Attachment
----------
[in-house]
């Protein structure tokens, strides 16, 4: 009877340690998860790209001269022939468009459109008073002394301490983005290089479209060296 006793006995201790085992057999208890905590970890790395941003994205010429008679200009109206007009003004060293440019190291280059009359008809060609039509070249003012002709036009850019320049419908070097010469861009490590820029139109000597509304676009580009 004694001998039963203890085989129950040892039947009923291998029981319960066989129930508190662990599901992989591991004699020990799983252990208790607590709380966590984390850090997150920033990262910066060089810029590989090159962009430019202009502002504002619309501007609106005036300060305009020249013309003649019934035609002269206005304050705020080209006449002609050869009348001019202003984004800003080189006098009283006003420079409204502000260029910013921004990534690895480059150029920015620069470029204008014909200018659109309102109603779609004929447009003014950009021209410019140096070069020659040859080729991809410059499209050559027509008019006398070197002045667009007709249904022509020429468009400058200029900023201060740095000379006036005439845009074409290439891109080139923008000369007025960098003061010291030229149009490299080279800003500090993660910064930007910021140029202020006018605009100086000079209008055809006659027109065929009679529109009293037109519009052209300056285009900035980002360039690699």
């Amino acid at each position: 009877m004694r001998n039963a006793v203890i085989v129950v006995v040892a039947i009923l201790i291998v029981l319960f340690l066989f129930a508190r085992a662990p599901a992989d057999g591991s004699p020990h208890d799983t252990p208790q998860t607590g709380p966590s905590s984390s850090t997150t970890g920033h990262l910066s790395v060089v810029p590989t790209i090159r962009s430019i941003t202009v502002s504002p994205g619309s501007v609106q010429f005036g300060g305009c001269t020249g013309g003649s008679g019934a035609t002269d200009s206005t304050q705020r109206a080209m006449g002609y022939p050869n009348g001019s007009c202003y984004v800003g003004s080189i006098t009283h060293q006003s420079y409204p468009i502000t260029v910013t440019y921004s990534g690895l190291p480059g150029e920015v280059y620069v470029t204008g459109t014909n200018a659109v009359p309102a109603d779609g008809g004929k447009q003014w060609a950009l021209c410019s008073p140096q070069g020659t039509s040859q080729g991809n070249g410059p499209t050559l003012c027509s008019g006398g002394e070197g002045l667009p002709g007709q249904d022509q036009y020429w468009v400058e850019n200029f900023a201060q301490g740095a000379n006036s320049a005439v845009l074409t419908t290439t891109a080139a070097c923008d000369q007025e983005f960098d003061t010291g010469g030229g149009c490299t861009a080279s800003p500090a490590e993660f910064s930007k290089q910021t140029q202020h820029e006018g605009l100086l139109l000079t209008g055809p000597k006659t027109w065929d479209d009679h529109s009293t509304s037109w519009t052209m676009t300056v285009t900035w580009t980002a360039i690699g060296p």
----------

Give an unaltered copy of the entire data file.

[in-house]
């Protein structure tokens, strides 16, 4: 009877340690998860790209001269022939468009459109008073002394301490983005290089479209060296 006793006995201790085992057999208890905590970890790395941003994205010429008679200009109206007009003004060293440019190291280059009359008809060609039509070249003012002709036009850019320049419908070097010469861009490590820029139109000597509304676009580009 004694001998039963203890085989129950040892039947009923291998029981319960066989129930508190662990599901992989591991004699020990799983252990208790607590709380966590984390850090997150920033990262910066060089810029590989090159962009430019202009502002504002619309501007609106005036300060305009020249013309003649019934035609002269206005304050705020080209006449002609050869009348001019202003984004800003080189006098009283006003420079409204502000260029910013921004990534690895480059150029920015620069470029204008014909200018659109309102109603779609004929447009003014950009021209410019140096070069020659040859080729991809410059499209050559027509008019006398070197002045667009007709249904022509020429468009400058200029900023201060740095000379006036005439845009074409290439891109080139923008000369007025960098003061010291030229149009490299080279800003500090993660910064930007910021140029202020006018605009100086000079209008055809006659027109065929009679529109009293037109519009052209300056285009900035980002360039690699």
């Amino acid at each position: 009877m004694r001998n039963a006793v203890i085989v129950v006995v040892a039947i009923l201790i291998v029981l319960f340690l066989f129930a508190r085992a662990p599901a992989d057999g591991s004699p020990h208890d799983t252990p208790q998860t607590g709380p966590s905590s984390s850090t997150t970890g920033h990262l910066s790395v060089v810029p590989t790209i090159r962009s430019i941003t202009v502002s504002p994205g619309s501007v609106q010429f005036g300060g305009c001269t020249g013309g003649s008679g019934a035609t002269d200009s206005t304050q705020r109206a080209m006449g002609y022939p050869n009348g001019s007009c202003y984004v800003g003004s080189i006098t009283h060293q006003s420079y409204p468009i502000t260029v910013t440019y921004s990534g690895l190291p480059g150029e920015v280059y620069v470029t204008g459109t014909n200018a659109v009359p309102a109603d779609g008809g004929k447009q003014w060609a950009l021209c410019s008073p140096q070069g020659t039509s040859q080729g991809n070249g410059p499209t050559l003012c027509s008019g006398g002394e070197g002045l667009p002709g007709q249904d022509q036009y020429w468009v400058e850019n200029f900023a201060q301490g740095a000379n006036s320049a005439v845009l074409t419908t290439t891109a080139a070097c923008d000369q007025e983005f960098d003061t010291g010469g030229g149009c490299t861009a080279s800003p500090a490590e993660f910064s930007k290089q910021t140029q202020h820029e006018g605009l100086l139109l000079t209008g055809p000597k006659t027109w065929d479209d009679h529109s009293t509304s037109w519009t052209m676009t300056v285009t900035w580009t980002a360039i690699g060296p």